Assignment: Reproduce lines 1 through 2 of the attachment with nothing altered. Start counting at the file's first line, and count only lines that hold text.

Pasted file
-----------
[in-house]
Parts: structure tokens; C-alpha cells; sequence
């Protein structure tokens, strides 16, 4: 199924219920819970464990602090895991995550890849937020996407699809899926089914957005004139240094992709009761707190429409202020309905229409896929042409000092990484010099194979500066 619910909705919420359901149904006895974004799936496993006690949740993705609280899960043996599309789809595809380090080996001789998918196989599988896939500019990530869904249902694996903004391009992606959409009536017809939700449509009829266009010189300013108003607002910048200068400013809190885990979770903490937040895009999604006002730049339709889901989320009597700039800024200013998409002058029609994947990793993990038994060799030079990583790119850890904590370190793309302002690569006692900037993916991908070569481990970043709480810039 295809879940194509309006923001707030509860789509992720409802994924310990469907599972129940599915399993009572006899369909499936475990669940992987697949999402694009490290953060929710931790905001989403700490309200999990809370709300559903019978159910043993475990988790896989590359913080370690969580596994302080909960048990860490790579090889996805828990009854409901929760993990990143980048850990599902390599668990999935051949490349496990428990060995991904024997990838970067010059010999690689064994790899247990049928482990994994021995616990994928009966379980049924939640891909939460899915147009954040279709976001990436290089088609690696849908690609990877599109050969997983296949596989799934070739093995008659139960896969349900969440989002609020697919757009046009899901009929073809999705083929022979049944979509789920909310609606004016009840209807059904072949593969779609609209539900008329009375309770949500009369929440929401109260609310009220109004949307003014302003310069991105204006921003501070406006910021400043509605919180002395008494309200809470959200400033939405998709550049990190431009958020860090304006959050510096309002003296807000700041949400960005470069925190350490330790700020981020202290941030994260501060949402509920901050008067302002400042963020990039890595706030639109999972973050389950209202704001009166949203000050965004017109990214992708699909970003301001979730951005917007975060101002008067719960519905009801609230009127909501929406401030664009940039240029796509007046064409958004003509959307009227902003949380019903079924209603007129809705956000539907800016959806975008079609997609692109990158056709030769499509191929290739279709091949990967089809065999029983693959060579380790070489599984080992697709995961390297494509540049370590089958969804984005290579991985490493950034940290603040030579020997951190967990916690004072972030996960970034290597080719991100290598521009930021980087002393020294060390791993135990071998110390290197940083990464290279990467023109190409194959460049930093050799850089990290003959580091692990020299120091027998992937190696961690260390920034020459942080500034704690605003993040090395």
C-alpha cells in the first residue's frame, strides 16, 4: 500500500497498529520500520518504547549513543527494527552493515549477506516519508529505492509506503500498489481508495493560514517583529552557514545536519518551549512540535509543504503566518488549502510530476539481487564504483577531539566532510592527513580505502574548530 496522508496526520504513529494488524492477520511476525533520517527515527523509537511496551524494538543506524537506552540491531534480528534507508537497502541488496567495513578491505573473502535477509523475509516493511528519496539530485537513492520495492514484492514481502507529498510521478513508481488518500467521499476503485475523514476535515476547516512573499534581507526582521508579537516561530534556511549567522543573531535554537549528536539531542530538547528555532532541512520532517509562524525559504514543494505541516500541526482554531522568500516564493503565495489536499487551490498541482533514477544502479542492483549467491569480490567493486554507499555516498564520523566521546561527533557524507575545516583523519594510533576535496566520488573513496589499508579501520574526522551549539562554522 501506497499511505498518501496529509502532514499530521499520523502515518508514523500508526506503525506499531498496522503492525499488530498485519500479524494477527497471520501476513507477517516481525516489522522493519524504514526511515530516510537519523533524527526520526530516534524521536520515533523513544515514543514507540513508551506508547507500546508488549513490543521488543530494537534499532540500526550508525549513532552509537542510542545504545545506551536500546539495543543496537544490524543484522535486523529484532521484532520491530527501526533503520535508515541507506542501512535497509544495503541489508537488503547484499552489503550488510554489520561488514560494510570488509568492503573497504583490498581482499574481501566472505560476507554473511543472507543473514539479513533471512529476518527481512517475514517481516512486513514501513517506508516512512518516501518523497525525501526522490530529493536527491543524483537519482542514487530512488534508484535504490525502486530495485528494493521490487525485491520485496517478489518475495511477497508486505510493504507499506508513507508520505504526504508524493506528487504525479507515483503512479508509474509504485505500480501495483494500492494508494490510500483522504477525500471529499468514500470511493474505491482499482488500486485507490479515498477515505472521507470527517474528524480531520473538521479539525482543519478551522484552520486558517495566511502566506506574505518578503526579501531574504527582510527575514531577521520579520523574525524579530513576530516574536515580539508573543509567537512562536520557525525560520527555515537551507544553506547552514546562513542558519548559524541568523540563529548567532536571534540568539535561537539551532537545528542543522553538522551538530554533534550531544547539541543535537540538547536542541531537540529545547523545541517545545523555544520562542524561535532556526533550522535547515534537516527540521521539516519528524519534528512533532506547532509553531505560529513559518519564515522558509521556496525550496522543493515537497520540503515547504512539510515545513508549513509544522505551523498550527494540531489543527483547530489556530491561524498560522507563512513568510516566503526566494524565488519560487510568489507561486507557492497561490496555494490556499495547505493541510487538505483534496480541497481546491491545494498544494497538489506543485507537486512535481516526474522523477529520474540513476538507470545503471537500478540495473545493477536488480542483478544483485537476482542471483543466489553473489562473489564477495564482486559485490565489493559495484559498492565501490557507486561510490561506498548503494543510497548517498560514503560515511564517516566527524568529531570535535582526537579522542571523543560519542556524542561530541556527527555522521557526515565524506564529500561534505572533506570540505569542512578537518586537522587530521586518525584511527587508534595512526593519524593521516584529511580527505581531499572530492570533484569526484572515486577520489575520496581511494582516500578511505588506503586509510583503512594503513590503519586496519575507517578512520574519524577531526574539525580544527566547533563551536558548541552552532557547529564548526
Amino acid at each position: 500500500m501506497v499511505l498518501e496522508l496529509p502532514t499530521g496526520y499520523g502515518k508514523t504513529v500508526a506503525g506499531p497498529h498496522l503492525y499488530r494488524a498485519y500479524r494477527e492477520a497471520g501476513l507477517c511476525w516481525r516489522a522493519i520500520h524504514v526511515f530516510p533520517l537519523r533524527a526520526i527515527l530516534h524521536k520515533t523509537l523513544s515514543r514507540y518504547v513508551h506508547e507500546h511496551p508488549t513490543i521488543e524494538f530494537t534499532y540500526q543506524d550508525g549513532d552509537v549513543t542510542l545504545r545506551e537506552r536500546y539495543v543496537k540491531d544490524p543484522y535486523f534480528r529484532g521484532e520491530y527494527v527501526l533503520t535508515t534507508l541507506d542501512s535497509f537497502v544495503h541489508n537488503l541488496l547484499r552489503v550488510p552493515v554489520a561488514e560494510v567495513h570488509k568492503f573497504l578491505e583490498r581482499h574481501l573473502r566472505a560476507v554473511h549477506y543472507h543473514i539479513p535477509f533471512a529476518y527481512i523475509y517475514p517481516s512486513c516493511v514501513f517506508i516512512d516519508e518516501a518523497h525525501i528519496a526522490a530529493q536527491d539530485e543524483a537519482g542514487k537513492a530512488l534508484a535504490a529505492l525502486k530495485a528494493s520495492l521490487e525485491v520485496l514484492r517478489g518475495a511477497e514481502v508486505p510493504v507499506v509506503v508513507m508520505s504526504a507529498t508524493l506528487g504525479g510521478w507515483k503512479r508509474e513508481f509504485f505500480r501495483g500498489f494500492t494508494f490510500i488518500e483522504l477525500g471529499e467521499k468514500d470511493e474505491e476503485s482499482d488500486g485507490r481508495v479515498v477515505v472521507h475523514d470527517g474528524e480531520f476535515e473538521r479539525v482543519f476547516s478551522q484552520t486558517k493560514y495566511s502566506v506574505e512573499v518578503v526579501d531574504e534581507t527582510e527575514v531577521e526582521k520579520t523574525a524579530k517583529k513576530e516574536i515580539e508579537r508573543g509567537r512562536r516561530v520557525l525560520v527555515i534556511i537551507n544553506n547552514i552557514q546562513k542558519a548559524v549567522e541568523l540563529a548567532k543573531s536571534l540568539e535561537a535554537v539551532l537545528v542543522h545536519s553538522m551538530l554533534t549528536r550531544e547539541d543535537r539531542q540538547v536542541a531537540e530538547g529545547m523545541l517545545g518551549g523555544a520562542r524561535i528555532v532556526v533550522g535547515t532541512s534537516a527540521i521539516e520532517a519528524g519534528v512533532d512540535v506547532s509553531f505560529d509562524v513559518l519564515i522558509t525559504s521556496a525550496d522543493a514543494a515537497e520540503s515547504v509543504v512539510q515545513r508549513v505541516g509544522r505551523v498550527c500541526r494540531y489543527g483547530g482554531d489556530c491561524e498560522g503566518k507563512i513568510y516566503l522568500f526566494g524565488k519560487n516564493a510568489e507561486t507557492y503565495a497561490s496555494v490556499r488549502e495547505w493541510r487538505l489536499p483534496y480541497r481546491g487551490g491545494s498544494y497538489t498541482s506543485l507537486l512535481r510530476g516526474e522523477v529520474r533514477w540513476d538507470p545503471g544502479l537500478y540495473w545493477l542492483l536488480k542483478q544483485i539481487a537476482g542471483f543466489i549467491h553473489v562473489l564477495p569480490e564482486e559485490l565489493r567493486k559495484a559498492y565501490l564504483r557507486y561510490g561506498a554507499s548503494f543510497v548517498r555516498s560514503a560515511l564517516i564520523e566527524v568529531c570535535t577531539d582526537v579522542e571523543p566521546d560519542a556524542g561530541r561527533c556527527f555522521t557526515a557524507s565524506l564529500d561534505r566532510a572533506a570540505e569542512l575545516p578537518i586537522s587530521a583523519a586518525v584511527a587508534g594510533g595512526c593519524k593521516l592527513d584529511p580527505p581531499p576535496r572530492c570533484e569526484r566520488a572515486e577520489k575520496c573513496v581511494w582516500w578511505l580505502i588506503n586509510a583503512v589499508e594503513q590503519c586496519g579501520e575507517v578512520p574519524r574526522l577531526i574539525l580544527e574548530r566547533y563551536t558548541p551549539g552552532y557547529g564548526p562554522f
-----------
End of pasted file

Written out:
[in-house]
Parts: structure tokens; C-alpha cells; sequence